The apartment had been classy, sort of French. I rented the front one, which had a second across a tiny hall and a third up some stairs. Another three went along the side of the lot back to the line, all crowded over to the side to make room for what was once a garden. We each had a set of French doors on one side and floor-to-ceiling windows in the front room. There was a basement under the front apartment with outside stairs doing down under my bedroom window to the laundry room.
This apartment was so small that the only way I could get everything inside was to build a bed high enough to put stuff under. In fact, it was so high that the windowsill was even with the top of the mattress. My little dog thought this was an excellent idea, though I had to arrange boxes as stairs so she could get up there.
One night -- actually very early morning -- the dog and I had a conversation with the cops. This was 1975, Portland,OR -- a time period when things were mostly calm. Cops had college degrees and at a reading featuring Ken Kesey one of them who was a poet had been invited to be part of the warmup. In spite of clouds of pot there was a brief dog fight. Kesey was pretty drunk and there were no outdoor lights but a lot of flashlights. It was in Washington Park, a natural ampitheatre high enough in the West Hills to look out over the city.
I only tell you this to establish that the baseline for cops was peaceful. It had nothing to do with me sitting up in bed, visiting with a young guy in uniform while his colleagues ventured down the basement stairs and my dog snuffled beside me with her head poked under the curtains. I had covered the windows with metal mesh.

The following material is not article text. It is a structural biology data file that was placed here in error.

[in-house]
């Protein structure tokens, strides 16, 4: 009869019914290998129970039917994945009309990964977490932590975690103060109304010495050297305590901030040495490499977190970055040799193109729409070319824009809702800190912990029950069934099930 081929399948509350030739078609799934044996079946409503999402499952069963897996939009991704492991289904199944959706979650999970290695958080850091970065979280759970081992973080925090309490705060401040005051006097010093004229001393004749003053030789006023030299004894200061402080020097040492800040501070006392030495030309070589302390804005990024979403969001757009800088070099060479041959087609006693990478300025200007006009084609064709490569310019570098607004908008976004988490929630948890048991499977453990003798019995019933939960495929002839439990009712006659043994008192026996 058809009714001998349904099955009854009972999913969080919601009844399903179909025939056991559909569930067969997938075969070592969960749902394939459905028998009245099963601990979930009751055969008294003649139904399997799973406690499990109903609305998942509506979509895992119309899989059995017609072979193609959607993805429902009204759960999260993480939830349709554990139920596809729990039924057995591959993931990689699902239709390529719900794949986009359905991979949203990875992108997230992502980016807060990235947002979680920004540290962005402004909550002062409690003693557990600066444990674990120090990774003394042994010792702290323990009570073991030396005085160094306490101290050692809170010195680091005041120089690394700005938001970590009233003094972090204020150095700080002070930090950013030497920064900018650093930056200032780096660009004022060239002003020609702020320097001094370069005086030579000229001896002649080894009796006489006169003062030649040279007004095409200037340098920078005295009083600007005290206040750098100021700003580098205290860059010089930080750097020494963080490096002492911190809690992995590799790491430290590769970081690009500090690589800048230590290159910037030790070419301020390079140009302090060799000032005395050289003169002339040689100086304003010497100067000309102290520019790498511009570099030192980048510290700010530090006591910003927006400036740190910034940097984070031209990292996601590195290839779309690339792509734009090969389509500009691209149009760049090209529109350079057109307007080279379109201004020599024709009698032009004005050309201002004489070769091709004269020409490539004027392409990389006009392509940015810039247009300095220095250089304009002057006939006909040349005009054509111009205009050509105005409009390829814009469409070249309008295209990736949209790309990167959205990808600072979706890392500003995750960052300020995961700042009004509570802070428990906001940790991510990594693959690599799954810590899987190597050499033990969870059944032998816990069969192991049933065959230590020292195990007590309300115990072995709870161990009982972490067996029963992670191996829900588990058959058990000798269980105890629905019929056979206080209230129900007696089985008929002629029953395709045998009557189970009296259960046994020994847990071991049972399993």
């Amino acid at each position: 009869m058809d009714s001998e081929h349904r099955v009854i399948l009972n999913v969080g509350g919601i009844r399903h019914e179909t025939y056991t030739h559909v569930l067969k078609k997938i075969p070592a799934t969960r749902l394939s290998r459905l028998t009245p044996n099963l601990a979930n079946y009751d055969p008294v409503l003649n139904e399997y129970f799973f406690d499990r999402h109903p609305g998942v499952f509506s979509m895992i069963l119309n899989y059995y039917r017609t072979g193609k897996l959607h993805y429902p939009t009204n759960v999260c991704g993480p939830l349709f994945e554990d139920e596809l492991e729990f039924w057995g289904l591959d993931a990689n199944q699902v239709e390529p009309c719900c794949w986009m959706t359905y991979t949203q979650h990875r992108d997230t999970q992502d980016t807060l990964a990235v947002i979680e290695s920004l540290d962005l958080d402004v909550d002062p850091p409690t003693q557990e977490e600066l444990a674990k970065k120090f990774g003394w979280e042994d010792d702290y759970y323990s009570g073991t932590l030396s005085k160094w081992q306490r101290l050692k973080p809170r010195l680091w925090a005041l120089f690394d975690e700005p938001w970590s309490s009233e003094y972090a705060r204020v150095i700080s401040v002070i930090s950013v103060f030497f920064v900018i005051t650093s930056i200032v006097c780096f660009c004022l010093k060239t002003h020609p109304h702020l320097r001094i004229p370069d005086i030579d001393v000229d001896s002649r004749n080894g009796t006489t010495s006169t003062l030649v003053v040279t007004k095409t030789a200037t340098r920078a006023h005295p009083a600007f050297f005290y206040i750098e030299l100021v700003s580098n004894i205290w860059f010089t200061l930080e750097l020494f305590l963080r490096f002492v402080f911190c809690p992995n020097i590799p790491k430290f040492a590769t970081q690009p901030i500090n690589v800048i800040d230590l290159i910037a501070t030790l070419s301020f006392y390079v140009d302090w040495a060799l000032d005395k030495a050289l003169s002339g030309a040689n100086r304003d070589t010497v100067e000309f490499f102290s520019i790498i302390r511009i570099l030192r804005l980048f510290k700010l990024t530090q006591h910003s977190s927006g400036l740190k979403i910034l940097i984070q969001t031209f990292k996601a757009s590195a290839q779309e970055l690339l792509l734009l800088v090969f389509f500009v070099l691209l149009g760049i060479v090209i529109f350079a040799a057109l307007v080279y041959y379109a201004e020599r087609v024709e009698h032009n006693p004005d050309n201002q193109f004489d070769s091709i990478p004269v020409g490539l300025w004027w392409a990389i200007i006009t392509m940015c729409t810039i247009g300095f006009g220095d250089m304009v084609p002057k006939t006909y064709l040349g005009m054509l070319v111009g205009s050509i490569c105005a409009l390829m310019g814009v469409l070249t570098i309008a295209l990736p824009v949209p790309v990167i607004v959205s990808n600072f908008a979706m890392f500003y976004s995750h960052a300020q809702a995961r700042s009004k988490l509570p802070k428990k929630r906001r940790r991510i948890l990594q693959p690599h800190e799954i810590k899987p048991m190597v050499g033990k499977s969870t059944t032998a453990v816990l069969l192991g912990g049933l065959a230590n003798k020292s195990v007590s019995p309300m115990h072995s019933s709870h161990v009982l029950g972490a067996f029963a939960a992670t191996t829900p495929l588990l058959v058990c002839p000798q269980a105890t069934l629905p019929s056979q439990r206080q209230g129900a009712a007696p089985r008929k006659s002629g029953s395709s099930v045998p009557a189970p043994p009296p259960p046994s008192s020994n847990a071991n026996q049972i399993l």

The problem was that the cops had chased a burglar down under my apartment. He was a handsome black guy I had seen packing various electronics up and down the stairs. It turned out that he had found the hatch to the crawl space that went under all the rest of the apartments and was stashing his loot back in there. It was a long way to crawl. Today the officer left to monitor the top of the stairs would have his gun drawn and would have been against the wall instead of in front of the window where I could have shot him. I could easily have been armed, a co-conspirator.
In a sense I was a cop myself, newly promoted from a street beat as a sort of deputy sheriff. That is, I was the first female animal control officer, but management wanted us to look harmless, like humane society people. We were not armed, we had no communication except the truck radio, but we wore county sheriff badges and had to qualify on a gun range. There was no way to predict what we might encounter. The rumor was that Patty Hearst was being held in town. The Black Panthers were active and scary. Still, in those days pit bulls were rare and it was college professors with a taste for defiance of authority and a belief that righteousness justified force (theirs) that were potentially lethal.
In the field I had once started a riot on one of the first days of summer. There was no meth yet but a lot of beer. Laurelhurst Park is the remnant of what was once a gentleman’s farm, with a big pond in the middle meant for livestock and now hosting waterfowl. Park shrubbery (mostly rhodies) was a point of assignation for gays. The foreman of the park was a closeted gay I knew from the Unitarian church where we both attended. (I’m not gay, I’m not black, I’m a little overweight, I have have naturally-curly hair and in those days no one ever suspected me of anything except getting in the way.)